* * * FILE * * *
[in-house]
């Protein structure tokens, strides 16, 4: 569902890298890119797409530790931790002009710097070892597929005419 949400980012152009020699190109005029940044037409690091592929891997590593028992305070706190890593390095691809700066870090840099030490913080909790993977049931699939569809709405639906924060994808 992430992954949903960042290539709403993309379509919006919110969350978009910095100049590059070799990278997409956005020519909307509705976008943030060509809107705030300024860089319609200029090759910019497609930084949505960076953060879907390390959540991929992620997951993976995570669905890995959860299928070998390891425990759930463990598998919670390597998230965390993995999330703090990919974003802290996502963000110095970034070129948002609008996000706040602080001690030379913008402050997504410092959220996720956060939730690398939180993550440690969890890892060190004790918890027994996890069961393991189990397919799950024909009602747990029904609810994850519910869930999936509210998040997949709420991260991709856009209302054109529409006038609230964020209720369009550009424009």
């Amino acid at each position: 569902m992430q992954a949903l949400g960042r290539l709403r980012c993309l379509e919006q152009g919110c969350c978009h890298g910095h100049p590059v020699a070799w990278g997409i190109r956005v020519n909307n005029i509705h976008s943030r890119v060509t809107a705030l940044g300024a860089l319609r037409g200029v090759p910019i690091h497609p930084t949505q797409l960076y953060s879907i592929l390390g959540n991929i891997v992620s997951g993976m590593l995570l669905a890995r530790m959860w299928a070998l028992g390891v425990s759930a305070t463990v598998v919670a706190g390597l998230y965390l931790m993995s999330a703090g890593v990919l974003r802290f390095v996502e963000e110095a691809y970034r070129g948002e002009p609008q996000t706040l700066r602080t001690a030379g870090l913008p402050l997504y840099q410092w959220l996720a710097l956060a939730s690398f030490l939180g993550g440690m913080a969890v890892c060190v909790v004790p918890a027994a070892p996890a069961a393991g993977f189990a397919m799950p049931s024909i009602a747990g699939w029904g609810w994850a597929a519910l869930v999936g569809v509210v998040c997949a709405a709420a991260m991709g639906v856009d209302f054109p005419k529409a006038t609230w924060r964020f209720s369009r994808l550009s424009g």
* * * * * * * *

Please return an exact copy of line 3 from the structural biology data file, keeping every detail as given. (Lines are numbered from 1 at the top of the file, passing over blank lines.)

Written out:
């Amino acid at each position: 569902m992430q992954a949903l949400g960042r290539l709403r980012c993309l379509e919006q152009g919110c969350c978009h890298g910095h100049p590059v020699a070799w990278g997409i190109r956005v020519n909307n005029i509705h976008s943030r890119v060509t809107a705030l940044g300024a860089l319609r037409g200029v090759p910019i690091h497609p930084t949505q797409l960076y953060s879907i592929l390390g959540n991929i891997v992620s997951g993976m590593l995570l669905a890995r530790m959860w299928a070998l028992g390891v425990s759930a305070t463990v598998v919670a706190g390597l998230y965390l931790m993995s999330a703090g890593v990919l974003r802290f390095v996502e963000e110095a691809y970034r070129g948002e002009p609008q996000t706040l700066r602080t001690a030379g870090l913008p402050l997504y840099q410092w959220l996720a710097l956060a939730s690398f030490l939180g993550g440690m913080a969890v890892c060190v909790v004790p918890a027994a070892p996890a069961a393991g993977f189990a397919m799950p049931s024909i009602a747990g699939w029904g609810w994850a597929a519910l869930v999936g569809v509210v998040c997949a709405a709420a991260m991709g639906v856009d209302f054109p005419k529409a006038t609230w924060r964020f209720s369009r994808l550009s424009g």